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May 26, 1994

Safety of Cars

A few days ago I watched a TV program by chance. It was about the safety of cars.

For example, they reported the results of various experiments about strength of car body, personal damage, functions of safety mechanisms and so on when crashed. They carried out these experiments with Japanese cars and foreign ones.
It is expected, yet serious, that Japanese cars are so much weaker in structure than foreign ones. And there are some differences of rules about car safety among the countries. I think they come from the gaps in the opinions about cars.

It was the story about door-lock that made me most shocked. When I get on a car, I always lock the door of my side unconsciously. If I forget it, so-called "auto-lock system" will work out soon.

In Germany, however, they never lock the door while driving. Because if the door is locked in case of an accident, there can be the danger that the door is broken and the man or men cannot get out of the car. In that program a strong man could not open the broken door even with various tools.
When we imagine the case of a fire or a pileup, it is a horrible situation. German people set the seat belt without fail, and never lock the door while driving.

A Japanese person concerned said on TV that there were two ways of thinking about door-lock mechanism. The Japanese people lock the door for fear that little kids might open the door while driving. In Germany they don't lock the door in order to get out of the car in case of an accident.

Which is reasonable nowadays when we must wear the seatbelt? I'd like not to lock the door when I get in a car, but how can I do with "auto-lock system"?

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June 23, 1994

Wimbledon Tennis Tournament

On this Sunday the Wimbledon Tennis Tournament has begun. I have been looking forward to seeing this match as well as former ones.

Recently it seems to be time for the famous players who have been leading the world to give way to the newcomers. In a sense, it is a very good thing because the young players will show us the marvelous technique and power that can overwhelm top players we used to seeing. It is exciting to see how new stars grow on and on. Thus the world of tennis should be inspired I know.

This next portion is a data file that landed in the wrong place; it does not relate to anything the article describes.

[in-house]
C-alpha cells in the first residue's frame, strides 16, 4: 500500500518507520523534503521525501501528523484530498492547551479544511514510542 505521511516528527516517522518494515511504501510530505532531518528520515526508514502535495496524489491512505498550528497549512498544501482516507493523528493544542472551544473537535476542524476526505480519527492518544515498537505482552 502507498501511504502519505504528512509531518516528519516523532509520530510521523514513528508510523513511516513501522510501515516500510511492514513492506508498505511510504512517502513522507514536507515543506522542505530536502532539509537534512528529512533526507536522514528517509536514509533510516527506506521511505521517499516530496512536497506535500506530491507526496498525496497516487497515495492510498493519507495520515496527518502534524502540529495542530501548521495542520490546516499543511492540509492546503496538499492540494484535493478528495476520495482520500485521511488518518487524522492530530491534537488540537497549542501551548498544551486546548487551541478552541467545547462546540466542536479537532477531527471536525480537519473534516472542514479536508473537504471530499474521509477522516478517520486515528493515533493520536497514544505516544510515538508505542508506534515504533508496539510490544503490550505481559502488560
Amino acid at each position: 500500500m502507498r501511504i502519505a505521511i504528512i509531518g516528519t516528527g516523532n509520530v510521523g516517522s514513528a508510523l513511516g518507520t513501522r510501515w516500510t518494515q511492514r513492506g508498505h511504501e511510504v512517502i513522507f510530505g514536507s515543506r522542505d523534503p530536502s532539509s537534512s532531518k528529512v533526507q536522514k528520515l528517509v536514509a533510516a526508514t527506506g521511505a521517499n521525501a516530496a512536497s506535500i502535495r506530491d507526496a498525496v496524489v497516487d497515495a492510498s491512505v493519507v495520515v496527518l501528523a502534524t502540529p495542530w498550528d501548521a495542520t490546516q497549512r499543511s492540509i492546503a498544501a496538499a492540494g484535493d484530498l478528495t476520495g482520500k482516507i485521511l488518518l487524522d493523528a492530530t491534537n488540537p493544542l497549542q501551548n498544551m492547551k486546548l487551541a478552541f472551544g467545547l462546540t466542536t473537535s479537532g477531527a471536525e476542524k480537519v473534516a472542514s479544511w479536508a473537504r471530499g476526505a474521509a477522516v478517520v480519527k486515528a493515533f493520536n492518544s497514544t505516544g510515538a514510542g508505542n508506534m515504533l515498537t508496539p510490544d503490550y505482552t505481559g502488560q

But I'm very sorry my favorite famous players are disappearing one by one from the court. John Mc'Enroe, whose splendid net play I still adore, has already quit to play in tournaments. Stefan Edberg is gradually going down in the world ranking. And Martina Navratirova decided this tournament would be her last game. She won the Wimbledon Title nine times and has won the most titles in the world. Among many female players I love her playing style most.

This time the number one seed player, Stefi Graf, has been already defeated and Martina stands a good chance of getting her tenth title of Wimbledon. I hope she can play her best game, and I also hope our Date Kimiko and other Japanese girls do their best.

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September 1, 1994

Happening in This Summer

It was the hottest summer in my life this year. It is surprising that I could come through it physically somehow.

Besides I had to care about my sons, because they got the driving license of middle-sized bike. Once they rode out, I worried so much until they came back safe. One good thing about this is that my two sons have more times to talk to each other since they came to have the common hobby. They read magazines and road maps together, fix their bikes together, and the elder tells the younger the way to go somewhere.

On 29 in August, when I almost felt relieved because nothing bad occurred so far, the worst thing happened. When I worked that afternoon, someone came home silently. I felt something unusual and went to see. To my surprise, my elder son had got muddy. He lost his way in Yamazaki, where he went onto the unpaved road, and his bike slipped on the gravel road, then he fell down to the valley. His bike got stuck in the mud. As he couldn't pull it out, he walked home. Fortunately he was not injured.

It took about 50 minutes for us to go to the spot on foot. It was at least 10 minutes on foot away from the nearest house. There was only a track like an animal trail. Only with the help of a kind man, who were working on the nearest farm, we could manage to pull the bike out of the muddy pool and carry to the road. Now I think it a kind of miracle for him to have come home safe except some scratches.